European Spine Journal

, Volume 20, Issue 7, pp 1166–1173

The outcome of decompression surgery for lumbar herniated disc is influenced by the level of concomitant preoperative low back pain


    • Spine Center, Schulthess Klinik
  • T. Fekete
    • Spine Center, Schulthess Klinik
  • D. Jeszenszky
    • Spine Center, Schulthess Klinik
  • A. F. Mannion
    • Spine Center, Schulthess Klinik
  • D. Grob
    • Spine Center, Schulthess Klinik
  • F. Lattig
    • Spine Center, Schulthess Klinik
  • U. Mutter
    • Spine Center, Schulthess Klinik
  • F. Porchet
    • Spine Center, Schulthess Klinik
Original Article

DOI: 10.1007/s00586-010-1670-9

Cite this article as:
Kleinstueck, F.S., Fekete, T., Jeszenszky, D. et al. Eur Spine J (2011) 20: 1166. doi:10.1007/s00586-010-1670-9


Decompression surgery is a common and generally successful treatment for lumbar disc herniation (LDH). However, clinical practice raises some concern that the presence of concomitant low back pain (LBP) may have a negative influence on the overall outcome of treatment. This prospective study sought to examine on how the relative severity of LBP influences the outcome of decompression surgery for LDH. The SSE Spine Tango System was used to acquire the data from 308 patients. Inclusion criteria were LDH, first-time surgery, maximum 1 affected level, and decompression as the only procedure. Before and 12 months after surgery, patients completed the multidimensional Core Outcome Measures Index (COMI; includes 0–10 leg/buttock pain (LP) and LBP scales); at 12 months, global outcome was rated on a Likert scale and dichotomised into “good” and “poor” groups. In the “good” outcome group, mean baseline LP was 2.8 (SD 3.1) points higher than LBP; in the “poor” group, the corresponding value was 1.1 (SD 2.9) (p < 0.001 between groups). Significantly fewer patients with back pain as their “main problem” had a good outcome (69% good) when compared with those who reported leg/buttock pain (84% good) as the main problem (p = 0.04). In multivariate regression analyses (controlling for age, gender, co-morbidity), baseline LBP intensity was a significant predictor of the 12-month COMI score, and of the global outcome (each p < 0.05) (higher LBP, worse outcome). In conclusion, patients with more back pain showed significantly worse outcomes after decompression surgery for LDH. This finding fits with general clinical experience, but has rarely been quantified in the many predictor studies conducted to date. Consideration of the severity of concomitant LBP in LDH may assist in establishing realistic patient expectations before the surgery.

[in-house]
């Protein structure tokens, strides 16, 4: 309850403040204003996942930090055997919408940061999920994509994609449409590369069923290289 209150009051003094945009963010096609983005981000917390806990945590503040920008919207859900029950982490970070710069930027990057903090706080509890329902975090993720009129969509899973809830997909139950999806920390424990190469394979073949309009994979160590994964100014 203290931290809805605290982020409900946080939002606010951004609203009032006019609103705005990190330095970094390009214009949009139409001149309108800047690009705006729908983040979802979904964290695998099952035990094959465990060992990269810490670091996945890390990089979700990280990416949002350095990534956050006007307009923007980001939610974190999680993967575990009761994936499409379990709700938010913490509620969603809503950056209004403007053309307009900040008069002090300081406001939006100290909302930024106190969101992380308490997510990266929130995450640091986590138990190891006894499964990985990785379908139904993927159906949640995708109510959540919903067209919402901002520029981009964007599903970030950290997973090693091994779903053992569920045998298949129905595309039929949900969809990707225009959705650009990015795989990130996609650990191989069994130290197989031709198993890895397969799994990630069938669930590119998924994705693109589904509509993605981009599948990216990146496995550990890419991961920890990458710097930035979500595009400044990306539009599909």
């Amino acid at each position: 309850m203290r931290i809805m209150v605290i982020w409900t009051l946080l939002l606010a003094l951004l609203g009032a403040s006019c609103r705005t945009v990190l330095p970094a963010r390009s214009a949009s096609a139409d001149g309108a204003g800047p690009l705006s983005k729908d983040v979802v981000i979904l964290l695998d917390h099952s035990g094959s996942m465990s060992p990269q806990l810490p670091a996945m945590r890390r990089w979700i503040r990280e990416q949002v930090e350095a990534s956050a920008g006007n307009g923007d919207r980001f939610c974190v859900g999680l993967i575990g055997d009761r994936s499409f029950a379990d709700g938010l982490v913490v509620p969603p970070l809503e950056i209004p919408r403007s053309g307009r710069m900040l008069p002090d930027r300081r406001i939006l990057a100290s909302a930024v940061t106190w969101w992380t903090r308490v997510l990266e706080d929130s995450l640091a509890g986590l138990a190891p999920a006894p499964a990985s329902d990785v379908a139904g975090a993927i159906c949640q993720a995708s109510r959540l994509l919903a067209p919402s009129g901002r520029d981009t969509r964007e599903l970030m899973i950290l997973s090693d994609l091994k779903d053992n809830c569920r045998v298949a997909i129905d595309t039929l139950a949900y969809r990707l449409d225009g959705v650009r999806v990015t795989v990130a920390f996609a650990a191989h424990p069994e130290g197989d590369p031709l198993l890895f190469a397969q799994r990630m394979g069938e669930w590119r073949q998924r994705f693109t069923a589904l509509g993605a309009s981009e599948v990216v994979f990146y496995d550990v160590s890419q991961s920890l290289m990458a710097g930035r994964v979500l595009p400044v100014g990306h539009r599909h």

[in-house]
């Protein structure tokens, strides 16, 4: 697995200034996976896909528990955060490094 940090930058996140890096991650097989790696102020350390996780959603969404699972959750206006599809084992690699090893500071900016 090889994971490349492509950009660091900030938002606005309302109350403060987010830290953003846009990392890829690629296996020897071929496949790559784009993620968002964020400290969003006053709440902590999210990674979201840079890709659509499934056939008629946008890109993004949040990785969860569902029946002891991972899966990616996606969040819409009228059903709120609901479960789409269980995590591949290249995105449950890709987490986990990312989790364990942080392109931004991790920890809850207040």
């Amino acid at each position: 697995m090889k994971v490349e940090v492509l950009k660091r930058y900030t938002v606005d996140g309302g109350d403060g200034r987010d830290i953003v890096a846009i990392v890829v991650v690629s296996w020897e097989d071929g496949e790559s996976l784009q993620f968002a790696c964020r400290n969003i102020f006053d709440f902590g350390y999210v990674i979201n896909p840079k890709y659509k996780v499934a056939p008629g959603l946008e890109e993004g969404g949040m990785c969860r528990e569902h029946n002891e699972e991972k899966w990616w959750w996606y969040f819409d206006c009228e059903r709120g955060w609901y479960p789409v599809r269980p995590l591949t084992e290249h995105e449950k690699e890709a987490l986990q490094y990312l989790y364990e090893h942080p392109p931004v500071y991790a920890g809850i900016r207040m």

Herniated discOutcomeBack painPredictors


Lumbar disc herniation (LDH) is one of the most common pathologies in lumbar spinal surgery. The typical presentation is a patient with predominant radicular leg pain on one side, with or without additional neurological disturbances; the amount of concomitant low back pain can vary greatly. The treatment is initially conservative [23], but if this fails, then decompression surgery of the affected nerve root is usually performed, and is associated with a generally favourable outcome [1, 12, 27].

LDH may be regarded as an early expression of degenerative disc disease, a process that may or may not continue over time [3, 26]. A substantial amount of concomitant low back pain prior to surgery can make decision making difficult, since surgery is primarily performed to alleviate the radicular leg pain and is not intended to address the back pain problem of the patient. In addition, if these symptoms are not remedied by the surgery, it might be hypothesised that they would have a negative impact on the overall outcome of the discectomy.

Predictors of outcome for decompression surgery in lumbar disc herniation have been studied extensively [5, 8, 9, 11, 19, 21]. However, the amount of concomitant preoperative low back pain has rarely been examined as a risk factor. Some studies have ascertained that the presence of LBP [20] and a long history of LBP [6] preoperatively are associated with a poorer outcome and/or lower quality of life, but none have actually quantified the relative levels of LBP and LP prior to surgery. To advise our patients and set reasonable expectations in such circumstances, we need to better understand the relationship between preoperative low back pain and the outcome of surgical treatment.

In a recent study, Kleinstuck et al. examined whether the level of preoperative low back pain was a predictor of outcome in patients with lumbar spinal stenosis undergoing surgical decompression [10]. They found that the greater the amount of preoperative low back pain relative to leg pain, the worse the outcome of decompression surgery. It could not be ascertained whether the influence of preoperative LBP indicated that these patients should in fact have undergone more extensive treatment, i.e. fusion in addition to decompression, or whether LBP was simply a risk factor for a poor outcome of decompression per se.

Lumbar disc herniation presents a very similar problem to stenosis, i.e. the patient typically has predominant leg pain because of nerve root compression. Hence, the same question arises concerning the influence of preoperative low back pain on the outcome of discectomy. Because pain is usually the main reason for performing the surgery and alleviation of these symptoms is the key to a good outcome, more detailed analysis of the preoperative pain pattern of the patient appears to be warranted.